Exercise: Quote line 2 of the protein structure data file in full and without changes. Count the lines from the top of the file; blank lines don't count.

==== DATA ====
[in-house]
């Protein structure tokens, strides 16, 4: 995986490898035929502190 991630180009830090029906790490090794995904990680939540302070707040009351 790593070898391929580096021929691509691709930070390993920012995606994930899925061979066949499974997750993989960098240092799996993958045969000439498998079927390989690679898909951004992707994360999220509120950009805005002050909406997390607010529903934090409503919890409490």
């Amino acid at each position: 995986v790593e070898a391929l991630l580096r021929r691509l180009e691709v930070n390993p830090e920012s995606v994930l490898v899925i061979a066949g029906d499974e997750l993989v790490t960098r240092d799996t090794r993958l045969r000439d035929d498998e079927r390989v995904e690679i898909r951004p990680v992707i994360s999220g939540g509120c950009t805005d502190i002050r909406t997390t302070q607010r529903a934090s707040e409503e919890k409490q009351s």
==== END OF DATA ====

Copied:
């Protein structure tokens, strides 16, 4: 995986490898035929502190 991630180009830090029906790490090794995904990680939540302070707040009351 790593070898391929580096021929691509691709930070390993920012995606994930899925061979066949499974997750993989960098240092799996993958045969000439498998079927390989690679898909951004992707994360999220509120950009805005002050909406997390607010529903934090409503919890409490």